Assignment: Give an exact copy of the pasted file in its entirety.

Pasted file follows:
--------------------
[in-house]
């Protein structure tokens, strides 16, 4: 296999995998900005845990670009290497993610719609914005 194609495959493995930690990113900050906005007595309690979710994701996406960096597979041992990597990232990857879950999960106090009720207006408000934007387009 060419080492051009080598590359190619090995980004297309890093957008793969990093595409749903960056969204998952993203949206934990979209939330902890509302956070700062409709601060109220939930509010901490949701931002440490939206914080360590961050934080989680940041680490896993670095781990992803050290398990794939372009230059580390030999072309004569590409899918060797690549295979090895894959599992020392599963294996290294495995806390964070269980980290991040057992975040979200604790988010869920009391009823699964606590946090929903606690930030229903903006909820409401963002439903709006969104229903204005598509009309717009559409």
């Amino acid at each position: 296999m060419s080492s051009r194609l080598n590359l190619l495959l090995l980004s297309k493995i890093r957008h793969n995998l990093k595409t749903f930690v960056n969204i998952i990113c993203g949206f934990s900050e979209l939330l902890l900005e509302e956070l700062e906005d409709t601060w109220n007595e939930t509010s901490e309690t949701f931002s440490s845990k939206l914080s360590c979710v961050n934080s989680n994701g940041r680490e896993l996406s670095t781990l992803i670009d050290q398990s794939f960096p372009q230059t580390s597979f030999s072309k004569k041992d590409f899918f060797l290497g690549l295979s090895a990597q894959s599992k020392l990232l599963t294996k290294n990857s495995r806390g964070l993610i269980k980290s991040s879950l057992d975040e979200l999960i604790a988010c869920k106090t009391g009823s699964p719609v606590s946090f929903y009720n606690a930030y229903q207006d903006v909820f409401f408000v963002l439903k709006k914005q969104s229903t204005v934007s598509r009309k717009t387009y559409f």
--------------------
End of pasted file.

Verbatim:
[in-house]
């Protein structure tokens, strides 16, 4: 296999995998900005845990670009290497993610719609914005 194609495959493995930690990113900050906005007595309690979710994701996406960096597979041992990597990232990857879950999960106090009720207006408000934007387009 060419080492051009080598590359190619090995980004297309890093957008793969990093595409749903960056969204998952993203949206934990979209939330902890509302956070700062409709601060109220939930509010901490949701931002440490939206914080360590961050934080989680940041680490896993670095781990992803050290398990794939372009230059580390030999072309004569590409899918060797690549295979090895894959599992020392599963294996290294495995806390964070269980980290991040057992975040979200604790988010869920009391009823699964606590946090929903606690930030229903903006909820409401963002439903709006969104229903204005598509009309717009559409």
């Amino acid at each position: 296999m060419s080492s051009r194609l080598n590359l190619l495959l090995l980004s297309k493995i890093r957008h793969n995998l990093k595409t749903f930690v960056n969204i998952i990113c993203g949206f934990s900050e979209l939330l902890l900005e509302e956070l700062e906005d409709t601060w109220n007595e939930t509010s901490e309690t949701f931002s440490s845990k939206l914080s360590c979710v961050n934080s989680n994701g940041r680490e896993l996406s670095t781990l992803i670009d050290q398990s794939f960096p372009q230059t580390s597979f030999s072309k004569k041992d590409f899918f060797l290497g690549l295979s090895a990597q894959s599992k020392l990232l599963t294996k290294n990857s495995r806390g964070l993610i269980k980290s991040s879950l057992d975040e979200l999960i604790a988010c869920k106090t009391g009823s699964p719609v606590s946090f929903y009720n606690a930030y229903q207006d903006v909820f409401f408000v963002l439903k709006k914005q969104s229903t204005v934007s598509r009309k717009t387009y559409f």